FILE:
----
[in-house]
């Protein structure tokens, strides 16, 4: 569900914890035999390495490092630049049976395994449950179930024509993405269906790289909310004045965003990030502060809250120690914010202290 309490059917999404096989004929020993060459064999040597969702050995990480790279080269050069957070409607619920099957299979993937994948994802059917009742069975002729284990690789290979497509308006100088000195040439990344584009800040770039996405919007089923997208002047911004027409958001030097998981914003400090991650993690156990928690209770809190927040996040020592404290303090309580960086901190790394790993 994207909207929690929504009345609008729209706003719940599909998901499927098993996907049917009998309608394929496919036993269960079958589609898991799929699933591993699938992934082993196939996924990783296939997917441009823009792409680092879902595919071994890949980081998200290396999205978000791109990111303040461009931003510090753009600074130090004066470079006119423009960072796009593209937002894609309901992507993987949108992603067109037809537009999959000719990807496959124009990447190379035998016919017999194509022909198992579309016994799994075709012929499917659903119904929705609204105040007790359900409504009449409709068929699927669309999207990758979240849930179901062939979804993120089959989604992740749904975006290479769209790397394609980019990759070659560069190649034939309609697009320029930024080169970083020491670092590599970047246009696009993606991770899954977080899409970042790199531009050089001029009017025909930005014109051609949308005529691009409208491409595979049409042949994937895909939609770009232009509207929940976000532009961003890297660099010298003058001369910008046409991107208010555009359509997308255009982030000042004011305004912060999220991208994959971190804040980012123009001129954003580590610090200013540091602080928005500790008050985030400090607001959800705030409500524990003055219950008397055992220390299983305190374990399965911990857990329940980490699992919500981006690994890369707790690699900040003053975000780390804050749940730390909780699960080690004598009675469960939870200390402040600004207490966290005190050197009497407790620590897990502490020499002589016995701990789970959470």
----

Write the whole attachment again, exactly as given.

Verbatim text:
[in-house]
């Protein structure tokens, strides 16, 4: 569900914890035999390495490092630049049976395994449950179930024509993405269906790289909310004045965003990030502060809250120690914010202290 309490059917999404096989004929020993060459064999040597969702050995990480790279080269050069957070409607619920099957299979993937994948994802059917009742069975002729284990690789290979497509308006100088000195040439990344584009800040770039996405919007089923997208002047911004027409958001030097998981914003400090991650993690156990928690209770809190927040996040020592404290303090309580960086901190790394790993 994207909207929690929504009345609008729209706003719940599909998901499927098993996907049917009998309608394929496919036993269960079958589609898991799929699933591993699938992934082993196939996924990783296939997917441009823009792409680092879902595919071994890949980081998200290396999205978000791109990111303040461009931003510090753009600074130090004066470079006119423009960072796009593209937002894609309901992507993987949108992603067109037809537009999959000719990807496959124009990447190379035998016919017999194509022909198992579309016994799994075709012929499917659903119904929705609204105040007790359900409504009449409709068929699927669309999207990758979240849930179901062939979804993120089959989604992740749904975006290479769209790397394609980019990759070659560069190649034939309609697009320029930024080169970083020491670092590599970047246009696009993606991770899954977080899409970042790199531009050089001029009017025909930005014109051609949308005529691009409208491409595979049409042949994937895909939609770009232009509207929940976000532009961003890297660099010298003058001369910008046409991107208010555009359509997308255009982030000042004011305004912060999220991208994959971190804040980012123009001129954003580590610090200013540091602080928005500790008050985030400090607001959800705030409500524990003055219950008397055992220390299983305190374990399965911990857990329940980490699992919500981006690994890369707790690699900040003053975000780390804050749940730390909780699960080690004598009675469960939870200390402040600004207490966290005190050197009497407790620590897990502490020499002589016995701990789970959470």